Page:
The Sabres were another team that overhauled their goal crease, but not for the better. In just four regular-season games with the Capitals last season, Craig Anderson posted a .915 save percentage, including .926 at five-on-five and .857 on the penalty kill. Aaron Dell posted an .857 save percentage, including .880 at five-on-five and .720 while shorthanded, in seven games with the New Jersey Devils. They also have Ukko-Pekka Luukkonen, who earned save percentages of .906 in four NHL games, .908 in 13 Liiga games, and .888 in 14 AHL games last season. Anderson and Dell turned in just a 3-6-0 record last season.
The Coyotes got rid of all three of their goaltenders from last season and head into this year with Carter Hutton (.886 save percentage, including .886 at five-on-five and .881 while shorthanded in 13 games with the Sabres last season) and Josef Kosenar (.899 save percentage, including .907 at five-on-five and .871 on the penalty kill in 10 NHL games with the Sharks; .905 save percentage in 11 games in the Czech league; and .898 save percentage in eight AHL games). However, the Coyotes’ makeover in goal is for good reason as they got a first-round pick, a second-round pick, a third-round pick, and right-handed defenseman Connor Timmins for their rebuild by trading Kuemper and Hill. Hutton and Kosenar posted a 4-15-1 record together last season.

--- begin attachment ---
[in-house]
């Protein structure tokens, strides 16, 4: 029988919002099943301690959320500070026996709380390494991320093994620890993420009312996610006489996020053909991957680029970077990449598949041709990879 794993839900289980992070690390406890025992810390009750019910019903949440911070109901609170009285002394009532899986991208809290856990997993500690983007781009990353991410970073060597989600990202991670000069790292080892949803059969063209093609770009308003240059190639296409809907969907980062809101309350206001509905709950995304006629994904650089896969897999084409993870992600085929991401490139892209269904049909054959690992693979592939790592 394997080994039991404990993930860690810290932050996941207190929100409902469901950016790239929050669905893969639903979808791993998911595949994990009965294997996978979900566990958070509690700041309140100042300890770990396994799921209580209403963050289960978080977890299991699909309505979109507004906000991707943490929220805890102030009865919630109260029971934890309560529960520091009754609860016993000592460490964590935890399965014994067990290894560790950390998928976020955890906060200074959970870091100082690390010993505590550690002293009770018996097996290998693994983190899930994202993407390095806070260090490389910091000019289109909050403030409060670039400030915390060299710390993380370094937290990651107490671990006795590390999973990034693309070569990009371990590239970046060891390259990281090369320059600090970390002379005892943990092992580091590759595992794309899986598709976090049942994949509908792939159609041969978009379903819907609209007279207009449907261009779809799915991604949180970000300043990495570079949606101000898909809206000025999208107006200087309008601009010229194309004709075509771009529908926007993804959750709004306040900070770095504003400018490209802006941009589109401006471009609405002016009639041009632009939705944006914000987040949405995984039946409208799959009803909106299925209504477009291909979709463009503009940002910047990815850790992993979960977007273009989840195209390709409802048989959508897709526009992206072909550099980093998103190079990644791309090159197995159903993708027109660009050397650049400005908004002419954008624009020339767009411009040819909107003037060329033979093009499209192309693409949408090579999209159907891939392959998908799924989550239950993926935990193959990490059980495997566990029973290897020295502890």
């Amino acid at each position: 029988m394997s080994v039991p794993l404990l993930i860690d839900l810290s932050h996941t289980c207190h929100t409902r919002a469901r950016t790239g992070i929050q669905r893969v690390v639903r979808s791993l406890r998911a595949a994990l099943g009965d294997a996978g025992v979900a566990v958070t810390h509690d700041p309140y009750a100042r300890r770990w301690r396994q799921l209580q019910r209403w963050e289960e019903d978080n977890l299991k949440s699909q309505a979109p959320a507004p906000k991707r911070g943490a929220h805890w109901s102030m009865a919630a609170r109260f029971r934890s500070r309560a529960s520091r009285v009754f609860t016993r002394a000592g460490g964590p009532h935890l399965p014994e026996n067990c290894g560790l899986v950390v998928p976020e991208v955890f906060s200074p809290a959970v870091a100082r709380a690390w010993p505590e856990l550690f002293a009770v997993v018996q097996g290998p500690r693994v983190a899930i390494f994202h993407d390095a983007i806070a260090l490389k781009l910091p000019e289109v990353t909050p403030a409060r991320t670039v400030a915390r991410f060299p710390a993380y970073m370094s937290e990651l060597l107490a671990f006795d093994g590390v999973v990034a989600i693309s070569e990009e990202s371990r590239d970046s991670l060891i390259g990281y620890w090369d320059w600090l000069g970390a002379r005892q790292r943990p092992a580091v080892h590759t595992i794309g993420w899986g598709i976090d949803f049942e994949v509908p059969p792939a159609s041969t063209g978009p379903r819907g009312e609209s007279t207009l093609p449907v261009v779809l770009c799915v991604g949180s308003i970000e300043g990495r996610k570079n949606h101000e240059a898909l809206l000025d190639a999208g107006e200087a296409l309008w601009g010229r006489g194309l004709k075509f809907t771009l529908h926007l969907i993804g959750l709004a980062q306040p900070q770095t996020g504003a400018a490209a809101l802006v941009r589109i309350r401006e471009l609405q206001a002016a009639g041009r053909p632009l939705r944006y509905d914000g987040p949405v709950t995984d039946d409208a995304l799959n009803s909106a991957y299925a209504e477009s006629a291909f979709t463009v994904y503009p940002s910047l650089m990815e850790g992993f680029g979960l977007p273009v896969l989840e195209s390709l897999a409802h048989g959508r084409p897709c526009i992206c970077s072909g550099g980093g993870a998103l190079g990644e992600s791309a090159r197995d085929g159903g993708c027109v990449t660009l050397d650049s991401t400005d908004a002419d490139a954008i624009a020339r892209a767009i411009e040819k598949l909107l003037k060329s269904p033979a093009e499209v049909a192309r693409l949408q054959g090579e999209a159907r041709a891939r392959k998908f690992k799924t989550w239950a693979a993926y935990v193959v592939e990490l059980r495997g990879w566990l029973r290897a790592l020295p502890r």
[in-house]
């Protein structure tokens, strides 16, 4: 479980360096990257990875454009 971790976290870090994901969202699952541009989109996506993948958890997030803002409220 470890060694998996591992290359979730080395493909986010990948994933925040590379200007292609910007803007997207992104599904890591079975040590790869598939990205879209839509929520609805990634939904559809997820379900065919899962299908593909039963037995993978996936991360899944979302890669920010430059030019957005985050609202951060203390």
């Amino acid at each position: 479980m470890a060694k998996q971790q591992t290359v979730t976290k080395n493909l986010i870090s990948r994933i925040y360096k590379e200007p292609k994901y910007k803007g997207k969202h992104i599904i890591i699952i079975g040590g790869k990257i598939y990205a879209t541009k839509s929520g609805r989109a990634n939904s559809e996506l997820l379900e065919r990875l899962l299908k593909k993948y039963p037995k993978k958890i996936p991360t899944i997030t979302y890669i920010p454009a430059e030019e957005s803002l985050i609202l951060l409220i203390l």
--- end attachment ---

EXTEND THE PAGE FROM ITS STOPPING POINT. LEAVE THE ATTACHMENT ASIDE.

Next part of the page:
32. Nashville Predators – $1.25 million
This number will jump significantly before the season starts. After Pekka Rinne retired, the team signed David Rittich, who posted a .901 save percentage (including .917 at five-on-five and .808 on the penalty kill) in 19 games with the Flames and Maple Leafs last season, to back-up Jusse Saros, who earned a .927 save percentage (.945 at five-on-five, .820 on the penalty kill) last season. Saros is a restricted free agent who has an arbitration hearing set for Wednesday, August 18 and he will likely have a high cap hit after the season he just turned in, so expect the Predators to go up on this list relatively soon. Rittich and Saros combined for a 26-19-3 record in 2020-21.
Two of the top three teams in this category made the Stanley Cup Final last season while one (the Panthers) lost to the eventual Cup winner, though the Lightning have changed half of theirs. Half of the top-10 and 16, respectively, did not make the 2021 Stanley Cup Playoffs while seven of the bottom-10 did. The top-1o teams spend an average of $9.285 million on their goalie tandem (keep in mind for the 2021-22 season) while the bottom-10 spend an average of $3.649 million.
Right now, the Capitals are not in good company as they could potentially be ahead of only the Sabres and Coyotes, two rebuilding teams, in spending on goalies after Saros re-signs with the Predators. With that being said, their goaltending is not at the same tier as the Sabres and the Coyotes. Like the Capitals, top teams such as the Avalanche and Bruins are not spending much on goaltending entering this season and they don’t have a bad tandem, just a young one. Both Samsonov and Vanecek will become restricted free agents on July 1, so their current budget on goaltending will last just this season (barring a trade) and both netminders gained some experience last season. Will they need to improve to salvage another Cup in the Alex Ovechkin era? We’ll have to see.
By Harrison Brown